Four of the studies include an indicator of overcrowded housing in their material hardship indexes. Each study identified overcrowded households using a metric from the 1996 SIPP: the ratio of the total number of rooms in a household to the number of people living in the household, not counting bathrooms and hallways. Federman et al. (1992), Lerman (2002a), and Mayer and Jencks (1989) define a household as overcrowded as more than one person per room. Rector et al. (1999) identify households with 1-1.50 persons per room as experiencing moderate overcrowding and those with 1.51 or more persons per room as experiencing substantial overcrowding.
Some researchers excluded an overcrowding indicator from their hardship index due to its perceived limitations. For example, Mayer and Jencks (1989) excluded overcrowding from their final hardship index on the basis that it was found to have, "little effect on respondents' assessments of their living standards, perhaps because it does not coincide with subjective standards" (p. 96). Secondly, overcrowding measures do not take into account the size of rooms, the age and gender of household members or the economies of scale associated with living space (e.g., households that live in large living spaces need fewer rooms per person than those that live in small living spaces).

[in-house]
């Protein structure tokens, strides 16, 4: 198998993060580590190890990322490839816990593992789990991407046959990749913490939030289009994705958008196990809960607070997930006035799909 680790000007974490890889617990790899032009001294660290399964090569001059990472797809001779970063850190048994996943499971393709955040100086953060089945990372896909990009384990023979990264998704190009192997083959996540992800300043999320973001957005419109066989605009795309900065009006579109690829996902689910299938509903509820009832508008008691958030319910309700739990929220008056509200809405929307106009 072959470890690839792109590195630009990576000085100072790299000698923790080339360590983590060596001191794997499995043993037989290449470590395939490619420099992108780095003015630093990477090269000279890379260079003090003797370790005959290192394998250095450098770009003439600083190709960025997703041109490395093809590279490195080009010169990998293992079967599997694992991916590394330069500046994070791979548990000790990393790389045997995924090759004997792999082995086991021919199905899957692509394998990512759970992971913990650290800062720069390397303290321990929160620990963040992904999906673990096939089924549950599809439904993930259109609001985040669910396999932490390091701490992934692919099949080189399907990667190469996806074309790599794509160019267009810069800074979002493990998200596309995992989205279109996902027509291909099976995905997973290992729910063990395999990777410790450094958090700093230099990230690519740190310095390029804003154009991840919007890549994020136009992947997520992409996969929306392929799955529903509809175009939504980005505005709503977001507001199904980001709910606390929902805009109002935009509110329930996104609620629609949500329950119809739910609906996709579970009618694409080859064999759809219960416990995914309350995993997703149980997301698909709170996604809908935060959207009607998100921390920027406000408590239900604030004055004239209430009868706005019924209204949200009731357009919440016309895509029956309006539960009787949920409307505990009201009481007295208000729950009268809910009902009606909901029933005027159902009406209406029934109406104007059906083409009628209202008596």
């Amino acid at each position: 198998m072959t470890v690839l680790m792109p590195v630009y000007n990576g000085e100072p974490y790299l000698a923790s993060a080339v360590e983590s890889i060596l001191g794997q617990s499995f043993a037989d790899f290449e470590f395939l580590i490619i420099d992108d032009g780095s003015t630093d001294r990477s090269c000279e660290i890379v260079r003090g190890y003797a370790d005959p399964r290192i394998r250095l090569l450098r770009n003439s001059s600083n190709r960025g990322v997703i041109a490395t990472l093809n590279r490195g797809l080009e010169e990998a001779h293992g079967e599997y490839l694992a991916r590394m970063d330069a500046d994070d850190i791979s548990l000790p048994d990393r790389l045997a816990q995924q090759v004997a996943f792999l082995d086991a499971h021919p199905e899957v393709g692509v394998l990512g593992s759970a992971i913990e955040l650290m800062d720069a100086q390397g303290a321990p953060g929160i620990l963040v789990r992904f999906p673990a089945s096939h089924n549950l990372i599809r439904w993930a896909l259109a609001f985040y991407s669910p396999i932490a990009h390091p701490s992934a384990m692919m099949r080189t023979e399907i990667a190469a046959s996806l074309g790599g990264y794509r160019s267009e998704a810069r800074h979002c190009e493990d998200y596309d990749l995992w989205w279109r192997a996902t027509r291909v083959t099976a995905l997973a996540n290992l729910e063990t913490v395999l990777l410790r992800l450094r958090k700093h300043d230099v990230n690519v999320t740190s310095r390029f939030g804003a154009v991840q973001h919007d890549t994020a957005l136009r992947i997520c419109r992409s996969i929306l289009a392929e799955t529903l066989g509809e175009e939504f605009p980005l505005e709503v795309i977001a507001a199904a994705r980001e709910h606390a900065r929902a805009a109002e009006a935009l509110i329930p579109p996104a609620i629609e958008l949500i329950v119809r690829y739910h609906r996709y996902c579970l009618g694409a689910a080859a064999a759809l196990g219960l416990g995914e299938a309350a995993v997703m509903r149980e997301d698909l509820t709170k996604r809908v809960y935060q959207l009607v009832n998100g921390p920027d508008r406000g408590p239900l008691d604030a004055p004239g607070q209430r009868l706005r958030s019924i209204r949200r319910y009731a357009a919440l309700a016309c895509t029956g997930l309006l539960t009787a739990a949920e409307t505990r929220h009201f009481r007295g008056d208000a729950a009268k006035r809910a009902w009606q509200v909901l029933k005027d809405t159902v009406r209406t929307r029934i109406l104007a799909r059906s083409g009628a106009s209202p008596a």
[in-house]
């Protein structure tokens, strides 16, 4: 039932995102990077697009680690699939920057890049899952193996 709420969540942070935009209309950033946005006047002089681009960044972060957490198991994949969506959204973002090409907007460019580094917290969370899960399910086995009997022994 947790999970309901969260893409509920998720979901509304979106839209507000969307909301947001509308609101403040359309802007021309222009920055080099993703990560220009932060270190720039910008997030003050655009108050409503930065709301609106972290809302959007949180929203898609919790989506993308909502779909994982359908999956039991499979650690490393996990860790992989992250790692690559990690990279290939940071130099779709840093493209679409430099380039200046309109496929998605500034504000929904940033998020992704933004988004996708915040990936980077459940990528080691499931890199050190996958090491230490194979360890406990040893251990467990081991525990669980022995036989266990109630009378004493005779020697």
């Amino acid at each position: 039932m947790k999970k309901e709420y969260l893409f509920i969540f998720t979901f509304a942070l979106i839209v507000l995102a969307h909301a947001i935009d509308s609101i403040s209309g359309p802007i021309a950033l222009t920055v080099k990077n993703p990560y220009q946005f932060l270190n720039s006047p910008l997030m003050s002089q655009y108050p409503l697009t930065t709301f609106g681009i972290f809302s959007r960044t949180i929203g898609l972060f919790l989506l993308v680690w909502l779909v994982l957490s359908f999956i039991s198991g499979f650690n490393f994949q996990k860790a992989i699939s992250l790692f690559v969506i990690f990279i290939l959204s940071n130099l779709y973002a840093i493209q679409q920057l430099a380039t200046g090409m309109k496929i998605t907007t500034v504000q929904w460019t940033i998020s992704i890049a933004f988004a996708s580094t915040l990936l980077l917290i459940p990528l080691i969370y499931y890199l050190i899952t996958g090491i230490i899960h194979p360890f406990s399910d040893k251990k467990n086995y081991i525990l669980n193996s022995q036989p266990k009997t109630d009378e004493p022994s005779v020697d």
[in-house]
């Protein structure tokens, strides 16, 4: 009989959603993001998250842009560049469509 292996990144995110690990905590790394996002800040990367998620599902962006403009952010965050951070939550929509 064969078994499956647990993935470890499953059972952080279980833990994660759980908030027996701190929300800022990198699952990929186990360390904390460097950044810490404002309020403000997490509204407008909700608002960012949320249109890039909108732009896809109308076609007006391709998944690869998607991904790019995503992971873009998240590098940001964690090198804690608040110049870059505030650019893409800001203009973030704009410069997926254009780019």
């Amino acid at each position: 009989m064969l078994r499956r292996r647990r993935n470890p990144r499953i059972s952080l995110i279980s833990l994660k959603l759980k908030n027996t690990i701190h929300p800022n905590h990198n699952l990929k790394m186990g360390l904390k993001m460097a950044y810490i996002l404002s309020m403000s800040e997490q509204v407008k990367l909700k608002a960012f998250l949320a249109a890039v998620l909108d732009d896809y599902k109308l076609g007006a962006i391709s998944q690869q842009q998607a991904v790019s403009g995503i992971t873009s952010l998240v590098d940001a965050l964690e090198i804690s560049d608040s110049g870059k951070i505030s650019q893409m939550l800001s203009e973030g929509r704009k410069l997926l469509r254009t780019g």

Federman et al. (1992) and Rector et al. (1999) included two indicators of whether a household has two essential durable goods: a stove or a refrigerator in their residence or building. In both cases, these researchers find that the absence of these durable goods occurs only in vey low-income households. This finding is confirmed by cross-tabulations presented in Chapter 4 where 99% of households with children under 100% of FPL have a refrigerator and 98% have a stove. This suggests that these indicators identify only the most needy households.